I also realized that if I was going to finish this degree, in any reasonable time period, I wasn’t going to be able to work full time anymore. This would mean that I would have to find a source of income that would allow me the flexibility to go to school, when classes were scheduled, while working when I could in between. Not having any idea what kind of job this would be, and not knowing how I was going to afford all of this, left me feeling like giving up and just finding a full time job in my old field.
I’ve always remembered this moment because it was such a turning point for me. I almost did what was prudent and responsible; I always had up to this point in my life. Everything was telling me that I needed to quit this pipe dream and get a real job. In looking back, I cannot remember why I decided to forge ahead on my new path. But, I am so grateful that I did.
After four straight semesters in community college, I was able to transfer to the University of South Florida to pursue a degree in Psychology. After seven straight semesters at USF I graduated with a BA in Psychology, took the GRE, and applied to the Rehab and Mental Health Counseling program at USF. I was interviewed and accepted into the Master’s program there.
My first day of graduate school seemed like it was a lifetime in coming. I couldn’t believe I was finally going to pursue the degree that would help launch my new career. Everyone I was going to school with now had roughly the same ambition; to be a therapist in some capacity. I was home.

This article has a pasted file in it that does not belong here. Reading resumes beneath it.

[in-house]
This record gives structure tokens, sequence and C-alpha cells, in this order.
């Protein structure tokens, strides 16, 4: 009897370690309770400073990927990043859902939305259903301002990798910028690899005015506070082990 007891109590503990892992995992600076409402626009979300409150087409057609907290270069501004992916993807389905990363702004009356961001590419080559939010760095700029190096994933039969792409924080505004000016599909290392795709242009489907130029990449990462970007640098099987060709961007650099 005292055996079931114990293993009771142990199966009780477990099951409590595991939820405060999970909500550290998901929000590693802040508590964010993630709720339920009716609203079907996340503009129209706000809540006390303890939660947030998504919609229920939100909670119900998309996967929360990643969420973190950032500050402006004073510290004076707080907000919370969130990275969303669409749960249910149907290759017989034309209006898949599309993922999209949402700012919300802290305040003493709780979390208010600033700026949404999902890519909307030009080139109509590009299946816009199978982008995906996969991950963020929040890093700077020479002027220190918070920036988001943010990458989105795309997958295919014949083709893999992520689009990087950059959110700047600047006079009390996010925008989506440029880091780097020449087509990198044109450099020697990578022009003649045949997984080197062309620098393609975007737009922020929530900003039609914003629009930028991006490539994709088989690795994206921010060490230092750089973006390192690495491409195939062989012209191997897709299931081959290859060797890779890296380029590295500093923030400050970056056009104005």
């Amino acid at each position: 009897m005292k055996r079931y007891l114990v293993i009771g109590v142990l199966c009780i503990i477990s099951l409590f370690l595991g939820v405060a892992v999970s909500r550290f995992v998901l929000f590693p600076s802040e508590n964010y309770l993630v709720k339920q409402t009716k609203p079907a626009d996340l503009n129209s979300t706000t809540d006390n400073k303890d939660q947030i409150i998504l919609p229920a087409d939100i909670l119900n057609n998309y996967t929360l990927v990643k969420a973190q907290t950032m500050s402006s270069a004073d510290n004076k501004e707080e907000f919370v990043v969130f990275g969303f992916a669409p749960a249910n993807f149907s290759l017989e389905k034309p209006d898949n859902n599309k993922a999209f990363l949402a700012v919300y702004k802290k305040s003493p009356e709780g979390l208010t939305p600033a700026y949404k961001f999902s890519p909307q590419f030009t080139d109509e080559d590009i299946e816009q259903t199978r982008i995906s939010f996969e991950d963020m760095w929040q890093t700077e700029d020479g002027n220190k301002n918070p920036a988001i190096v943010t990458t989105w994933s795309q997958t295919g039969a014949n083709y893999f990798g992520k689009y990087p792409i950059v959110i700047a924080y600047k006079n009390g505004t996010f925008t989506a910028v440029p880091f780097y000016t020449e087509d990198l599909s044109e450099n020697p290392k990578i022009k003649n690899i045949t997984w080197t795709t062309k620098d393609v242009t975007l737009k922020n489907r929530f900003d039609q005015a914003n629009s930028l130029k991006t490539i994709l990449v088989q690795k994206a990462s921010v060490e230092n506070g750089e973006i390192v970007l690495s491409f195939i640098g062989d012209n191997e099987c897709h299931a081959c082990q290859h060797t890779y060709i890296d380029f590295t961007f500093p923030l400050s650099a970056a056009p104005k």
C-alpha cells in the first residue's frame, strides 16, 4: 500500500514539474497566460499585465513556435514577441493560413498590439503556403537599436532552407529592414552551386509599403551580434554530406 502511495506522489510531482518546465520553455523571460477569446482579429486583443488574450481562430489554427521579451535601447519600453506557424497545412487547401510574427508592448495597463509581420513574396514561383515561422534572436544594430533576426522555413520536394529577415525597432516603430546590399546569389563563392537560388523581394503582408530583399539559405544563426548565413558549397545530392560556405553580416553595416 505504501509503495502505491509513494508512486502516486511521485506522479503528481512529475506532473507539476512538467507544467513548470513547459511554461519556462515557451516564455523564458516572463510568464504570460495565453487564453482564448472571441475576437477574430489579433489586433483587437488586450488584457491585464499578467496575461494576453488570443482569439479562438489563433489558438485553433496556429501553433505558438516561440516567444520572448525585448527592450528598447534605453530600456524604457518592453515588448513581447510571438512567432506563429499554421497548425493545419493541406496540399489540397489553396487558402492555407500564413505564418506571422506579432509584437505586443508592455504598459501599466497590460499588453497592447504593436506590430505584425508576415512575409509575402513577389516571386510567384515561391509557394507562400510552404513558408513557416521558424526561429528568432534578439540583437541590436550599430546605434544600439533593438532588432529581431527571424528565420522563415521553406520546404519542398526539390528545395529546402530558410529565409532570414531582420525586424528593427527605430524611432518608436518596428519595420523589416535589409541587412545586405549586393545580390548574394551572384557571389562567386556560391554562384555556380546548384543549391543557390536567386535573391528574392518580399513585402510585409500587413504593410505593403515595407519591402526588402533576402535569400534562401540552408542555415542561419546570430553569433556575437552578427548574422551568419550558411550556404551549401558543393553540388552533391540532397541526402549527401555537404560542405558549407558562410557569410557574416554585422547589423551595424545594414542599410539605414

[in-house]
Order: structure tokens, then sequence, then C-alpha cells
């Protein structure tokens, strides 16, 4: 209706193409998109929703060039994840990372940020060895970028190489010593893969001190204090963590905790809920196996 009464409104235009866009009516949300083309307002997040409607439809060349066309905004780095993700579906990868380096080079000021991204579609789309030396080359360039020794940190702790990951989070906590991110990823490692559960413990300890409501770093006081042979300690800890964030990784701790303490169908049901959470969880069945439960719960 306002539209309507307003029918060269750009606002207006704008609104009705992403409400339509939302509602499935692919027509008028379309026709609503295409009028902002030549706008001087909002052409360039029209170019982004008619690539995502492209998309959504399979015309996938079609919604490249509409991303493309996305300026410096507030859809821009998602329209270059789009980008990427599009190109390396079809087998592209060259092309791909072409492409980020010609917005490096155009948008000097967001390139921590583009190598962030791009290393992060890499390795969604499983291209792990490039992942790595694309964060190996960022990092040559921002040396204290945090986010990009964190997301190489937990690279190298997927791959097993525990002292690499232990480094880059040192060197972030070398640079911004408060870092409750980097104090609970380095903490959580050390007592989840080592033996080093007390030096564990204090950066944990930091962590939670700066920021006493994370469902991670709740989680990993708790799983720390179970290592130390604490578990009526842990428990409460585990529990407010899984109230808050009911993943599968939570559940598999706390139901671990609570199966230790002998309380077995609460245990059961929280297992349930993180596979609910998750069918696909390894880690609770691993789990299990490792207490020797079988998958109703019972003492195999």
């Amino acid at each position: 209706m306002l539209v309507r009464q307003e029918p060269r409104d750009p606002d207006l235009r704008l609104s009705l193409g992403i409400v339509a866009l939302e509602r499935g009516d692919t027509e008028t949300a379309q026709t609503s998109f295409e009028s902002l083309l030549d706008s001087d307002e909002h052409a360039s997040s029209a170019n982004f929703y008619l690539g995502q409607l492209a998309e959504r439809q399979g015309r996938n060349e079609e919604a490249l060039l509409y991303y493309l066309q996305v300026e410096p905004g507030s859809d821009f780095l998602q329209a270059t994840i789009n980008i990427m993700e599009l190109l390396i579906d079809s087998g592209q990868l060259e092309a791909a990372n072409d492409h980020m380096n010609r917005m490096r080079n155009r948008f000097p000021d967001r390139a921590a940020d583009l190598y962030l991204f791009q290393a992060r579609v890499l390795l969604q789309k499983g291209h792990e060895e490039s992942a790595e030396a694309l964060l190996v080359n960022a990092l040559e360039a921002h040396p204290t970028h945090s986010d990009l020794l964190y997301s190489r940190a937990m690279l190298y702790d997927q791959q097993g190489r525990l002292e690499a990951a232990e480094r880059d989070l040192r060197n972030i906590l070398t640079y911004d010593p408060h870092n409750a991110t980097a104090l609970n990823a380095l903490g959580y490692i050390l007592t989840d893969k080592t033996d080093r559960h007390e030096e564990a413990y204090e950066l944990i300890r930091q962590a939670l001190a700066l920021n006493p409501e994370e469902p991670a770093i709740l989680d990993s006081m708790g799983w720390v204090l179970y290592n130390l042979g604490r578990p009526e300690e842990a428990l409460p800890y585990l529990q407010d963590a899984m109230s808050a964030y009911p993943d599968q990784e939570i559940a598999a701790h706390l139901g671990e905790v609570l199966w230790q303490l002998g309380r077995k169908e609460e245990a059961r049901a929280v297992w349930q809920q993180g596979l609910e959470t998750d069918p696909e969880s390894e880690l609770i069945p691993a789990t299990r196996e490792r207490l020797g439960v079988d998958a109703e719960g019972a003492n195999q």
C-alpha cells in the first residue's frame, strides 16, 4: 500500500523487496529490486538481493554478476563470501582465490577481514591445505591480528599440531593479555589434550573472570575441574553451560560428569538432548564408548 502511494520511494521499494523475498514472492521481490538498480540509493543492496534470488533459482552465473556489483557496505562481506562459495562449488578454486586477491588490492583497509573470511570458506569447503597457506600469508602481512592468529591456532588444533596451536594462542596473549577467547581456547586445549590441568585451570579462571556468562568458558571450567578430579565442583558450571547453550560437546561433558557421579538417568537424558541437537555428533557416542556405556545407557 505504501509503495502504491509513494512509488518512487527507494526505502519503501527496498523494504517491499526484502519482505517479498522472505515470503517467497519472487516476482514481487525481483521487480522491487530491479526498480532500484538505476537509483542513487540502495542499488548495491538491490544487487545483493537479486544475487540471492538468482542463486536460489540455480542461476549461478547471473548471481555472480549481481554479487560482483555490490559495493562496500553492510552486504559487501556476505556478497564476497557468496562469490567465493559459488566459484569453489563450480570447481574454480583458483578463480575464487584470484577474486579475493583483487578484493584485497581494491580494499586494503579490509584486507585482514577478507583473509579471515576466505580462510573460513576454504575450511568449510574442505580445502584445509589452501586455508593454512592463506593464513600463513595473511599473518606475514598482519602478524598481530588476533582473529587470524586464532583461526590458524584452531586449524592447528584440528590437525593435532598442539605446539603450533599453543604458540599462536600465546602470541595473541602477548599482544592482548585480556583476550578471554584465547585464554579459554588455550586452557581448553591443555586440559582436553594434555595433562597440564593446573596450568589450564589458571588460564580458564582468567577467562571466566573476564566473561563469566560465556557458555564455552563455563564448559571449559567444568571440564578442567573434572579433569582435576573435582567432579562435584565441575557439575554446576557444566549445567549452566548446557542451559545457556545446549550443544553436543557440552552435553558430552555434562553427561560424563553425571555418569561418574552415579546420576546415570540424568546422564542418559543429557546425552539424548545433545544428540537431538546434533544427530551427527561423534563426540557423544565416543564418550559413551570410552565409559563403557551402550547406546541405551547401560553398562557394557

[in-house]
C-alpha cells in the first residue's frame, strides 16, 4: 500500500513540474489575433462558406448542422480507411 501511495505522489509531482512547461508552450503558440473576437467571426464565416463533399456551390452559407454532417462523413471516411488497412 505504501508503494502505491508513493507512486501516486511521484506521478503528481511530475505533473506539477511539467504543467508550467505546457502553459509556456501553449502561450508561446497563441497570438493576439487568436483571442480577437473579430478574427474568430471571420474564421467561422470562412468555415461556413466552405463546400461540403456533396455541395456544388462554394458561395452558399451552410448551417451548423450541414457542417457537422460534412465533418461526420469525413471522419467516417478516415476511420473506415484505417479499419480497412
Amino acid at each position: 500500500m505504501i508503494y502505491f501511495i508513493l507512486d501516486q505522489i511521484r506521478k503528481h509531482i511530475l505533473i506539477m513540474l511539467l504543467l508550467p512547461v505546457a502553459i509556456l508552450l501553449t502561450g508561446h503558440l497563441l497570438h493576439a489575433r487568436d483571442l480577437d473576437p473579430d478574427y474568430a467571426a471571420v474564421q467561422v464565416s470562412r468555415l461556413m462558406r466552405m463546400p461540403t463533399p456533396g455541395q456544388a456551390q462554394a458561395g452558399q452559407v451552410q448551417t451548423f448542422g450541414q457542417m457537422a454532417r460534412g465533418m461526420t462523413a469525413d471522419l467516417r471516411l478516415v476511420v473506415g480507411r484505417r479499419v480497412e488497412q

How Many Of You Plan To Be In Private Practice?
As my classes got under way I would often hear the same question from professor after professor as they tried to get to know their new students. How many of you plan to be in Private Practice? Usually almost all of the hands would go up. How many of you plan to work for an agency of some sort? One or two hands would go up. This scenario would repeat itself time after time in class after class. I thought, ‘How do these agencies survive if no one ever goes to work for an agency’? I also thought, ‘Wow there is going to be a lot of competition out there in Private Practice’.
Is There Another Way?
My classes focused on everything having to do with Mental Health, but talked very little about what it might be like to start your own practice. Every now and then a professor, who had a practice of their own, would feed us a little tidbit and I would eat it right up. I wanted to know more but, frankly, did not know what questions to ask. More and more, it seemed like in order to get our supervised clinical hours, we would have to take a job at an agency, get licensed, and then consider private practice. I really didn’t know if there was another way.